Tuesday, October 12, 2010

Non-Solicitation Agreements when Employers "Change Hands" - Missett I

This post kicks off non-solicitation agreement week here on Lawffice Space! It's really just one Pennsylvania Superior Court case, but it sheds light on a couple of important issues so it will be multiple posts. The case is Missett v. Hub Int'l Pennsylvania, LLC, 2010 PA Super 178, 2010 WL 3704984 (Pa. Super. Ct. Sept. 23, 2010).

Today's issue: Is a non-solicitation agreement enforceable when an employer changes hands. What do I mean by "changes hands?" Well, in Missett, the employee worked for an LLC under a non-solicitation agreement (there's some complicated background, but this is the basic gist). Then, a corporation:
entered into a Purchase and Sale Agreement with [the LLC], pursuant to which it acquired all of the issued and outstanding membership equity interests in [the LLC].
Assuming the non-solicitation agreement was enforceable before the acquisition, is it still enforceable after?

The Court gave a convenient rundown of how Pennsylvania courts have handled similar situations:
  • In Hess v. Gebhard & Co., Inc., 808 A .2d 912 (Pa.2002), the Court held that “a restrictive covenant not to compete, contained in an employment agreement, is not assignable to the purchasing business entity, in the absence of a specific assignability provision, where the covenant is included in a sale of assets.” Essentially, "an asset purchase results in an entirely new employer/employee relationship."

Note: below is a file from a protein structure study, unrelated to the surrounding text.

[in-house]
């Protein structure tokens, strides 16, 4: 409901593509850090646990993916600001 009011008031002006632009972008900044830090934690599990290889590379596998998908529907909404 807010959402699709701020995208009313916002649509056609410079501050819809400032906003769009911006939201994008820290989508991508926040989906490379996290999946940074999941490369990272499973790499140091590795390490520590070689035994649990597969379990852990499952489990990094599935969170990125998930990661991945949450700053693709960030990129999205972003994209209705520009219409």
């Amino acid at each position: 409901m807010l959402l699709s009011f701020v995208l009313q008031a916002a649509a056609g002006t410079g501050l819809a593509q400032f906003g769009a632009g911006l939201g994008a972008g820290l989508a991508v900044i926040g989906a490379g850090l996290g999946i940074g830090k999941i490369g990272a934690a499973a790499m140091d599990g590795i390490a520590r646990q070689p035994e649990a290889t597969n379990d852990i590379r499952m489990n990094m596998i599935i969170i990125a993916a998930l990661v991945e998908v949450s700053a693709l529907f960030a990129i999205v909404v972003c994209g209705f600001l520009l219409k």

• In J.C. Ehrlich Co., Inc. v. Martin, 979 A.2d 862 (Pa.Super.2009), the Court held that a covenant not to compete remained enforceable following the consolidation of two companies through a stock purchase agreement. Essentially, the "employer remained the same." (There were also some similar federal cases in the Third Circuit).
  • Back to Missett, the Court "conclude[d] that the sale... of the outstanding membership interests in [the LLC] and the subsequent name change was not a sale of assets and, thus, did not result in a change in the identity of Missett's employer."
In short, when an employer "changes hands" (that's the best catch-all phrase I could come up with), the form of the transaction matters.  Missett helps us by providing a rundown of previous decisions involving sales of assets, and stock purchase agreements. It also adds LLC sale of memebrship interests to the string of case law.

Next post, I'll get into the enforceability of the agreement after the employee gets terminated, now that we've established that the LLC membership sale does not render the agreement unenforceable.

Posted by Philip Miles, an employment lawyer with McQuaide Blasko in State College, Pennsylvania.